Here’s a tip if you want to save some time – skip over any news story you see with the headline “Time for tax reform”, or something similar – except this one perhaps.
Not that it isn’t time for tax reform. It’s always time for tax reform.
Everyone knows the current system’s got big problems – from taxes that discourage business investment, such as payroll tax and stamp duty, to the sheer complexity of tax law.
But everyone’s also got a vested interest, or a barrow to push.
One person’s tax victory – say, getting rid of cash refunds for excess franking credits – is another’s loss – say, a self-funded retiree.
Which means nothing much ever changes despite all the words written about the need for change.
But the longer and slower the recovery from the pandemic, the louder will be the calls for radical changes to the current system. Desperate times require bold action.
And who knows? Perhaps it can actually happen this time. Perhaps times are indeed so desperate politicians will finally take the hard decisions to improve our system.
Big four accounting firm PwC hopes so.
It published a report in June titled, “Where next for Australia’s tax system? How our tax system can reboot prosperity for Australia.”
The report notes that “successive independent reviews of Australia’s tax system have highlighted a myriad of systemic problems, yet the politics of reform have generally proven insurmountable.”
The problem, in language that only accountants could come up with, is that:
“There has not been sufficient political will or public interest to undertake holistic and structural tax reform, where such tax reform might not align with each stakeholder’s preferred outcomes and so some form of status quo has prevailed.”
But PwC is optimistic that this time it could be different, that the ‘burning platform’ of the COVID-19 crisis “might encourage policy decision‑makers today to necessarily challenge the status quo”.
“Governments have been given a ‘pass’ to do what is right in these unusual circumstances, often defying traditional stereotypes and entrenched positions,” the PwC report claims.
“This opportunity to step outside convention should be used to overcome the barriers to tax reform that have existed over the past two decades.”
Well, possibly, but whatever PwC’s rose-coloured glasses view of the world, there’s no sign the vested interests are any less self-interested than ever.
Here’s an example:
Last month the NSW Government released a draft report of a review of federal/state financial relations headed by former Telstra CEO David Thodey.
It suggested, among other things, electric vehicle owners pay a road tax, in lieu of the fuel excise levy, which owners of internal combustion-powered vehicles pay, and which raises close to $13 billion a year.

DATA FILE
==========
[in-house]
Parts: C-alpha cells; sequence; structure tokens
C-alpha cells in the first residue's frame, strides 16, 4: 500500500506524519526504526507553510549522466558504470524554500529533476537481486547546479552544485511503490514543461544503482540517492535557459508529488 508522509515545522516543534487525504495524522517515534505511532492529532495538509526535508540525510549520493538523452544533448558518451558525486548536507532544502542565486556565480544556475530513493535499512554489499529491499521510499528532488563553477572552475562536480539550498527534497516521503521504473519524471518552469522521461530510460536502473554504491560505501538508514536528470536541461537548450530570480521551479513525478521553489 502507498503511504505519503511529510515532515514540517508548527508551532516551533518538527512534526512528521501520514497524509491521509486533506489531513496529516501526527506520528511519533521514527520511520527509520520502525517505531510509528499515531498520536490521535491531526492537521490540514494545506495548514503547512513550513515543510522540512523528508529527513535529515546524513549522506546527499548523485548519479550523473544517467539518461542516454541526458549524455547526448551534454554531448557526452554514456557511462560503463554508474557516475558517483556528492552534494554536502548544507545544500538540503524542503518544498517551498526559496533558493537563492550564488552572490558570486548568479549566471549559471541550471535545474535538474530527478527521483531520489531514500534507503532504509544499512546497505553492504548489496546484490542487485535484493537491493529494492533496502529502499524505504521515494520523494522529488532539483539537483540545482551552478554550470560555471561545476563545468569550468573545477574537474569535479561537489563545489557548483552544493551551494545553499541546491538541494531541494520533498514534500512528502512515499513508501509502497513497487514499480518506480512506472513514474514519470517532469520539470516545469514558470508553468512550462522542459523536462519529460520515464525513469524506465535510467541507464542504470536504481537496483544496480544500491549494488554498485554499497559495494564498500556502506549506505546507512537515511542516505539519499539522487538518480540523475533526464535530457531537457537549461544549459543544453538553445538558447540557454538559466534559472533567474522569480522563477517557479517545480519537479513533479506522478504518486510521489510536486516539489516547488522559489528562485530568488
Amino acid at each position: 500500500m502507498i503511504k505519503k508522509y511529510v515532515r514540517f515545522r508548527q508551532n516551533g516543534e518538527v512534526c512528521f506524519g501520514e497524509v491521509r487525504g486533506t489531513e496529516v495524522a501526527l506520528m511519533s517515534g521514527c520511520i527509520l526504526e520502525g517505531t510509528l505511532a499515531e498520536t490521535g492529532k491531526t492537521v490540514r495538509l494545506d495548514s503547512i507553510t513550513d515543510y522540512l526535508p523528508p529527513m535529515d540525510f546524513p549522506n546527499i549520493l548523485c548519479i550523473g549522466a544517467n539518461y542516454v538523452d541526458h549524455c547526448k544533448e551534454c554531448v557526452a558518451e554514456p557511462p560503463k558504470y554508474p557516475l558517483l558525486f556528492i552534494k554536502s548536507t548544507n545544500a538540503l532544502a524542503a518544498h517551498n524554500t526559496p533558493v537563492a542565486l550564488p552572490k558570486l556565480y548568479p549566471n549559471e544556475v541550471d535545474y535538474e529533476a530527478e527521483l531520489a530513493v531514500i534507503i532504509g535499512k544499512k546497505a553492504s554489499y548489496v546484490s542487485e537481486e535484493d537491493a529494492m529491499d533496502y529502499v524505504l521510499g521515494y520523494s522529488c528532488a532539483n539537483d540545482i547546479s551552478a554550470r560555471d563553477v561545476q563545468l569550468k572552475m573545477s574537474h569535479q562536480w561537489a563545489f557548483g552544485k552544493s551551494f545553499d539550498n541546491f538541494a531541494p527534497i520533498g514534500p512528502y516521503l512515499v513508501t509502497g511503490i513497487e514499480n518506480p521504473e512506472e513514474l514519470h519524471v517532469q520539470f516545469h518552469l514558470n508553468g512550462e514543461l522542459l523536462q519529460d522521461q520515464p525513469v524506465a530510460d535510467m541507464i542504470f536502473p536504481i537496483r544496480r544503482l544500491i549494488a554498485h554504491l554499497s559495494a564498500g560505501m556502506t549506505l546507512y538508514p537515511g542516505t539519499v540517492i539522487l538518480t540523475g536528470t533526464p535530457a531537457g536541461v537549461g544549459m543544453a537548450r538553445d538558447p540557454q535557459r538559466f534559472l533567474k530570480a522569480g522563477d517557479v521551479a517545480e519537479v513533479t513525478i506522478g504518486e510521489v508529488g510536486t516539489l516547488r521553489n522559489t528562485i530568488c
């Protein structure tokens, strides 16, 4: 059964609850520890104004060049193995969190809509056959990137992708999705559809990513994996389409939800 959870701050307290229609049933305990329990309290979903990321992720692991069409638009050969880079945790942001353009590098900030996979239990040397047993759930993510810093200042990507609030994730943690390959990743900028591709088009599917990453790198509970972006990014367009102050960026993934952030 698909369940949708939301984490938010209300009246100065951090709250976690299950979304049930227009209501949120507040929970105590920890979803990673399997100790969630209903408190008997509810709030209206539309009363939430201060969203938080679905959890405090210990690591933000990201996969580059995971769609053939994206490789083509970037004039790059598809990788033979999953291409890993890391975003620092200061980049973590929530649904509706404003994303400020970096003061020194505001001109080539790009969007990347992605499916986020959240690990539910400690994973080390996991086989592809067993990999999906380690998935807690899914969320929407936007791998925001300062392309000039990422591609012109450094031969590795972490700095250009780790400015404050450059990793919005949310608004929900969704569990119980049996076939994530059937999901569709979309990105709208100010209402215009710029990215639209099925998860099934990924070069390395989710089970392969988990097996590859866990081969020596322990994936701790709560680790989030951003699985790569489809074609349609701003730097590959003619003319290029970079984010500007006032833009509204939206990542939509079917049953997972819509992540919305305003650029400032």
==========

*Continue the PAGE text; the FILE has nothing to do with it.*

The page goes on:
The Australian Electric Vehicle Association response was predictably swift.
It argued electric vehicle owners were already playing plenty or tax, “due in part to the lack of federal EV policies, as well as Australia’s small right-hand-drive market, which makes EVs significantly more expensive than equivalent internal combustion vehicles.”
And that meant buyers of electric vehicles end up paying more GST and stamp duty and sometimes even the luxury car tax.
In other words, they were paying more because they were buying a still-niche product that wasn’t being sufficiently subsidised by the Government.
If you’re not moved by that argument, what about this one: electric vehicle owners shouldn’t be taxed for being virtuous.
Here’s the AEVA’s argument:
“Much like alcohol and tobacco, combustion of liquid fossil fuels is a bad idea for both health and climate reasons, so the fuel excise serves as a disincentive to consume it.
“Drivers of EVs don’t consume petrol or diesel, so it’s hardly an injustice for everyone else.
“Non-smokers aren’t singled out for shirking their civic responsibilities just because they don’t pay tobacco excise, and nor should EV drivers be taken to task for not consuming petrol.”
Whether you agree with these arguments or not, just imagine the fury when the tax reform debate moves on to such perennially contentious topics as wealth and land taxes.
Or even revisiting the Goods and Services Tax, an idea floated by the recent NSW Government’s review of federal/states relations and quickly rejected by Federal Treasurer Josh Frydenberg.
PwC acknowledges the immediate challenges of trying to make big changes and accepts that “tax reform in the middle of an economic shock will pose another level of disruption to businesses already being asked to change in so many ways.”
“However, this does not mean that Australia’s leaders shouldn’t act. Now is the time to plan for reforms as the nation emerges from the immediate crisis.”
And so, perhaps the headline should read, “Time for tax reform … but just not yet”.
That might be a story worth reading, if you’re feeling as optimistic as PwC.
But don’t worry if you skip over it. Nothing’s likely to happen any time soon.Jump to next article